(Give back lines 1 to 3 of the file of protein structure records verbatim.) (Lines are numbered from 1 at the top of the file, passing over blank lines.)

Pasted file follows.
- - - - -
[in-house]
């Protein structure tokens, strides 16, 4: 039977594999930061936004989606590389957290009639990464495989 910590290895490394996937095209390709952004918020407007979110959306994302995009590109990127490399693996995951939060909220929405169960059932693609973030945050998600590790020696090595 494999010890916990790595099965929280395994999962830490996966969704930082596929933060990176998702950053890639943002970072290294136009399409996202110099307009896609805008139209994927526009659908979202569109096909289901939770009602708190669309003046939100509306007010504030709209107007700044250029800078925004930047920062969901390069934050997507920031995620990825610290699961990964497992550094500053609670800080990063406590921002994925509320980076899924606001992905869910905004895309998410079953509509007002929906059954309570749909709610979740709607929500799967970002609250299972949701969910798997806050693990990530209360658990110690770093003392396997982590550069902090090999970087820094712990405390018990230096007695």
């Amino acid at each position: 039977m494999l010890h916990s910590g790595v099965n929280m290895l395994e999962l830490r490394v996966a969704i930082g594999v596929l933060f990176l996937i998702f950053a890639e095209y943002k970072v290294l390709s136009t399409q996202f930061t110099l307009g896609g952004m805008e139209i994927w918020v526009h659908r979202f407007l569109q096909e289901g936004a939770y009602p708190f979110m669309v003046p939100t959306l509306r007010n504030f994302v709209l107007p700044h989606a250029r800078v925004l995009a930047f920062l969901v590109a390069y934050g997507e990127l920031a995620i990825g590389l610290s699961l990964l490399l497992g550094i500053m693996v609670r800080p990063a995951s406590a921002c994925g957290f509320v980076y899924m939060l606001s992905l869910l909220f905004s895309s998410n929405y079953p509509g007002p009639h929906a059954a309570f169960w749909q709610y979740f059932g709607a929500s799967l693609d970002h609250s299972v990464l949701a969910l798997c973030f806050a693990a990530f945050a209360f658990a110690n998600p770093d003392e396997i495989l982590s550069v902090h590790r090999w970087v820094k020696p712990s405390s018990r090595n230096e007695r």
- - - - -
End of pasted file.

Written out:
[in-house]
């Protein structure tokens, strides 16, 4: 039977594999930061936004989606590389957290009639990464495989 910590290895490394996937095209390709952004918020407007979110959306994302995009590109990127490399693996995951939060909220929405169960059932693609973030945050998600590790020696090595 494999010890916990790595099965929280395994999962830490996966969704930082596929933060990176998702950053890639943002970072290294136009399409996202110099307009896609805008139209994927526009659908979202569109096909289901939770009602708190669309003046939100509306007010504030709209107007700044250029800078925004930047920062969901390069934050997507920031995620990825610290699961990964497992550094500053609670800080990063406590921002994925509320980076899924606001992905869910905004895309998410079953509509007002929906059954309570749909709610979740709607929500799967970002609250299972949701969910798997806050693990990530209360658990110690770093003392396997982590550069902090090999970087820094712990405390018990230096007695």
């Amino acid at each position: 039977m494999l010890h916990s910590g790595v099965n929280m290895l395994e999962l830490r490394v996966a969704i930082g594999v596929l933060f990176l996937i998702f950053a890639e095209y943002k970072v290294l390709s136009t399409q996202f930061t110099l307009g896609g952004m805008e139209i994927w918020v526009h659908r979202f407007l569109q096909e289901g936004a939770y009602p708190f979110m669309v003046p939100t959306l509306r007010n504030f994302v709209l107007p700044h989606a250029r800078v925004l995009a930047f920062l969901v590109a390069y934050g997507e990127l920031a995620i990825g590389l610290s699961l990964l490399l497992g550094i500053m693996v609670r800080p990063a995951s406590a921002c994925g957290f509320v980076y899924m939060l606001s992905l869910l909220f905004s895309s998410n929405y079953p509509g007002p009639h929906a059954a309570f169960w749909q709610y979740f059932g709607a929500s799967l693609d970002h609250s299972v990464l949701a969910l798997c973030f806050a693990a990530f945050a209360f658990a110690n998600p770093d003392e396997i495989l982590s550069v902090h590790r090999w970087v820094k020696p712990s405390s018990r090595n230096e007695r």